Encourage experimentation in the company: Companies like Google, 3M or Hewlett Packard give their employees the opportunity to pursue projects outside of their jobs. This is intended to arouse their curiosity and creativity. Well-known products that emerged from this are the e-mail service Gmail or Post-it notes.

There are numerous inventions that can be traced back to the ingenuity of employees. But companies that give their employees the freedom they need to do this are the exception rather than the rule. Even the flagship corporations mentioned are usually subject to short-term targets that challenge them and stifle creativity. Even casual meeting zones in a company can contribute to employees from various departments running into each other more often, exchanging ideas and coming up with creative ideas.

Taking the beginner’s perspective with childlike curiosity: Children between the ages of three and five ask an average of 300 questions a day. But this changes with age. “We are becoming self-conscious, want to appear more self-confident and demonstrate knowledge. We fear being seen as incompetent, indecisive or stupid,” says Gino. Many bosses think they are expected to talk and provide answers instead of asking questions. The researcher at Harvard Business School explains that such fears are unfounded. By asking questions, we fostered closer contacts and got more creative results.

Childish curiosity played a decisive role in the creation of the Polaroid instant camera. The idea came about when founder Edwin Land’s young daughter asked a simple question: “Why do we have to wait for photos?” The design and consulting company Ideo also tries again and again to take the perspective of the beginner – for example by deliberately bringing men into the team when it comes to testing new make-up products.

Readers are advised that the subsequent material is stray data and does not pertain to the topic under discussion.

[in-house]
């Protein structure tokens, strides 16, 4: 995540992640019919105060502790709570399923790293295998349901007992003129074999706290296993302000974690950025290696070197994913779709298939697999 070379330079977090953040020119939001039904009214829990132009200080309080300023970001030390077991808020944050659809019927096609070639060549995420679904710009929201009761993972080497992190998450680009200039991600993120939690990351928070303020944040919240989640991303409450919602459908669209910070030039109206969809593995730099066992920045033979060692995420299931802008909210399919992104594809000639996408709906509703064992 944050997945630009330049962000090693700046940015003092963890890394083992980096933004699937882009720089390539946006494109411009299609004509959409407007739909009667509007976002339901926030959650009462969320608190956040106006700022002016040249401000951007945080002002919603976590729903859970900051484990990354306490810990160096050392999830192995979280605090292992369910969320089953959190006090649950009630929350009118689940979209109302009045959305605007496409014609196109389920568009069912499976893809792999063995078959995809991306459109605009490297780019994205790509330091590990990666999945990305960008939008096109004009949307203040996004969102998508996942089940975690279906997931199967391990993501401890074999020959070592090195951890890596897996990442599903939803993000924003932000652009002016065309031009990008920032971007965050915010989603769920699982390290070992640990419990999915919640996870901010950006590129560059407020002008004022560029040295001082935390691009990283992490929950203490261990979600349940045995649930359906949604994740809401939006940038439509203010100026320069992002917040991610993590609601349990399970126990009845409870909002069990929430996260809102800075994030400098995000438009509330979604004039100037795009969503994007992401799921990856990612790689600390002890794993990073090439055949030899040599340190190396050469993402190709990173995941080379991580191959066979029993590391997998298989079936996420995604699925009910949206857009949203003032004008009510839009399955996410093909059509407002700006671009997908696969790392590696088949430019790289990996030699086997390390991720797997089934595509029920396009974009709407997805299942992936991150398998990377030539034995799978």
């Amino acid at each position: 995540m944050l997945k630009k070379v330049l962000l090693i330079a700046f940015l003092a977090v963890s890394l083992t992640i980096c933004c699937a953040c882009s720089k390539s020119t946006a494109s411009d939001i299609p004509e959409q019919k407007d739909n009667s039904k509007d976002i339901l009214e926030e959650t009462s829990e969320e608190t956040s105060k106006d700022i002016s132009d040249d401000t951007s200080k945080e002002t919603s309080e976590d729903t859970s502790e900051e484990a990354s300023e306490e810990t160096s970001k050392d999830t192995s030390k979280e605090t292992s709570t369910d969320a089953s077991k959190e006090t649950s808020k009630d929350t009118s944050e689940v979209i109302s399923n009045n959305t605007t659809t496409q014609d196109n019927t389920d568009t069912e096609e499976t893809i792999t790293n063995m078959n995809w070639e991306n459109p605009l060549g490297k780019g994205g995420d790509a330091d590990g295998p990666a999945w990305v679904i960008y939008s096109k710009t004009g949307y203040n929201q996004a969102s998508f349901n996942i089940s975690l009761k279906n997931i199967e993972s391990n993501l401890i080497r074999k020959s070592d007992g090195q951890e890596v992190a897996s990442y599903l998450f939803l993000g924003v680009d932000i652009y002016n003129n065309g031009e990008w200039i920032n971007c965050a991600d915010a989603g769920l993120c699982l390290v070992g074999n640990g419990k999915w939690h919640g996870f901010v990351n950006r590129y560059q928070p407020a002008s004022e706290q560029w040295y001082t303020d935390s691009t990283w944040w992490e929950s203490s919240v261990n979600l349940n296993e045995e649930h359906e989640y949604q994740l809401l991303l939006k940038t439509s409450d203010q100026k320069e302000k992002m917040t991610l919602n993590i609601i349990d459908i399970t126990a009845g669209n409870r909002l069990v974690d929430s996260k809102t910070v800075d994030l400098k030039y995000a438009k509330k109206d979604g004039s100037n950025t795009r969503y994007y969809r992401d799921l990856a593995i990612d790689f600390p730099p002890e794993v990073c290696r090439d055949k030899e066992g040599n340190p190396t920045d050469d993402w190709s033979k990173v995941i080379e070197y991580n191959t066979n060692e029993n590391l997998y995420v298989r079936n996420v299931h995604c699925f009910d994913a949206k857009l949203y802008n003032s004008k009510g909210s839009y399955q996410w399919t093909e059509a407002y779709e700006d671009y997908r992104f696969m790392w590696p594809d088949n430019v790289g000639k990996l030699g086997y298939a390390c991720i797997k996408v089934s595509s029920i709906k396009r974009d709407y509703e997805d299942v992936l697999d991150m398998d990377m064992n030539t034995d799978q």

question assumptions: «If we get stuck at Ideo, we ask ourselves two questions», explained the Chairman of the Board and Co-CEO Tim Brown: «‹Why›? and ‘What if . . . ?›». Asking why helps to better understand the beliefs or rules behind previous decisions and to challenge assumptions. The second question serves to identify and eliminate possible hurdles. “Ask your team to refute your ideas and let them know you really care about their views,” Brown urges executives.

Similarly, Toyota’s 5-Why method asks employees to explore problems by asking why questions. It is a brainstorming technique developed by the founder Sakichi Toyoda was developed. The assumption behind this is that multiple why questions are needed to determine the root cause of a defect or problem. It is followed up until the process step causing the error is clearly identified.

Lead by example and leave your comfort zone: When leaders admit they don’t know the answer to a question, they don’t just come across as human. They also encourage those around them to look for answers. Possible questions for the team are: “How could we . . . ?» “How would that change if . . . ?» «What is your experience with . . . ?» These are invitations to the group to participate, to make room for the surprising and to discover the unexpected, as Ideo boss Brown explains. In order to explore with curiosity, one must at the same time be willing to venture out of one’s comfort zone. “When one of our teams was working to redesign Los Angeles County’s voting system, they took Spanish salsa dance classes to understand what it felt like to operate in a language you don’t speak.”

Leaving the comfort zone would also have helped Ikea early on without upsetting a fan base devoted to it. The right questions would have been: “Why are Ikea hackers so popular?”, “How do our customers use our products?”, “What could we do to bind this community closer to us?”. Questions that Ikea at least began to ask itself afterwards and that were central to the further development of the furniture store.